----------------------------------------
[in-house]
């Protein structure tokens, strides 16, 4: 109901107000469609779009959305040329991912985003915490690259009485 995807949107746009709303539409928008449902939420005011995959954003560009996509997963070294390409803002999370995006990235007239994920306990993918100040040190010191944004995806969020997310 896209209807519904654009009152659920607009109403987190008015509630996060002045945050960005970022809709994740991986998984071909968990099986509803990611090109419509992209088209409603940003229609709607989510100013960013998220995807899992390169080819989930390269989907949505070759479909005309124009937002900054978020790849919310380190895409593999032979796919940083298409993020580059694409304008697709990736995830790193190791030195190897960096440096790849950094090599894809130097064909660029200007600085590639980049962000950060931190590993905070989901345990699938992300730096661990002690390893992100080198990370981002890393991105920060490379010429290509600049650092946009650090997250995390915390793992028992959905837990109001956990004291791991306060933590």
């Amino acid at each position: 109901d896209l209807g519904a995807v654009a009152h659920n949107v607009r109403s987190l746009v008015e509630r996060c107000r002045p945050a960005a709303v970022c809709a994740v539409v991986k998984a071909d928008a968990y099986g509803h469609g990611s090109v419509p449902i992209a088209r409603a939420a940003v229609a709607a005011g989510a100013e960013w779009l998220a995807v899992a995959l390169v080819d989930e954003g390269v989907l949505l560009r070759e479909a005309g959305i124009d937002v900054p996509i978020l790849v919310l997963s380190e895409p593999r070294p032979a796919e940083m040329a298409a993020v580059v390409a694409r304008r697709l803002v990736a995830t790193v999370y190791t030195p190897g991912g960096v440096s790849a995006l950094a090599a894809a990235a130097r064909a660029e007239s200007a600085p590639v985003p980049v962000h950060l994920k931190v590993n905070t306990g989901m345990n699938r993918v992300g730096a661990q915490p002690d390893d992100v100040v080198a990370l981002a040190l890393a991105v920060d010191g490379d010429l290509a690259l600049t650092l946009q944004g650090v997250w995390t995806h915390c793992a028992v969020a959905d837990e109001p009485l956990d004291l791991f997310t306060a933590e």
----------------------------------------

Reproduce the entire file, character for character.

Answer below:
[in-house]
């Protein structure tokens, strides 16, 4: 109901107000469609779009959305040329991912985003915490690259009485 995807949107746009709303539409928008449902939420005011995959954003560009996509997963070294390409803002999370995006990235007239994920306990993918100040040190010191944004995806969020997310 896209209807519904654009009152659920607009109403987190008015509630996060002045945050960005970022809709994740991986998984071909968990099986509803990611090109419509992209088209409603940003229609709607989510100013960013998220995807899992390169080819989930390269989907949505070759479909005309124009937002900054978020790849919310380190895409593999032979796919940083298409993020580059694409304008697709990736995830790193190791030195190897960096440096790849950094090599894809130097064909660029200007600085590639980049962000950060931190590993905070989901345990699938992300730096661990002690390893992100080198990370981002890393991105920060490379010429290509600049650092946009650090997250995390915390793992028992959905837990109001956990004291791991306060933590």
């Amino acid at each position: 109901d896209l209807g519904a995807v654009a009152h659920n949107v607009r109403s987190l746009v008015e509630r996060c107000r002045p945050a960005a709303v970022c809709a994740v539409v991986k998984a071909d928008a968990y099986g509803h469609g990611s090109v419509p449902i992209a088209r409603a939420a940003v229609a709607a005011g989510a100013e960013w779009l998220a995807v899992a995959l390169v080819d989930e954003g390269v989907l949505l560009r070759e479909a005309g959305i124009d937002v900054p996509i978020l790849v919310l997963s380190e895409p593999r070294p032979a796919e940083m040329a298409a993020v580059v390409a694409r304008r697709l803002v990736a995830t790193v999370y190791t030195p190897g991912g960096v440096s790849a995006l950094a090599a894809a990235a130097r064909a660029e007239s200007a600085p590639v985003p980049v962000h950060l994920k931190v590993n905070t306990g989901m345990n699938r993918v992300g730096a661990q915490p002690d390893d992100v100040v080198a990370l981002a040190l890393a991105v920060d010191g490379d010429l290509a690259l600049t650092l946009q944004g650090v997250w995390t995806h915390c793992a028992v969020a959905d837990e109001p009485l956990d004291l791991f997310t306060a933590e």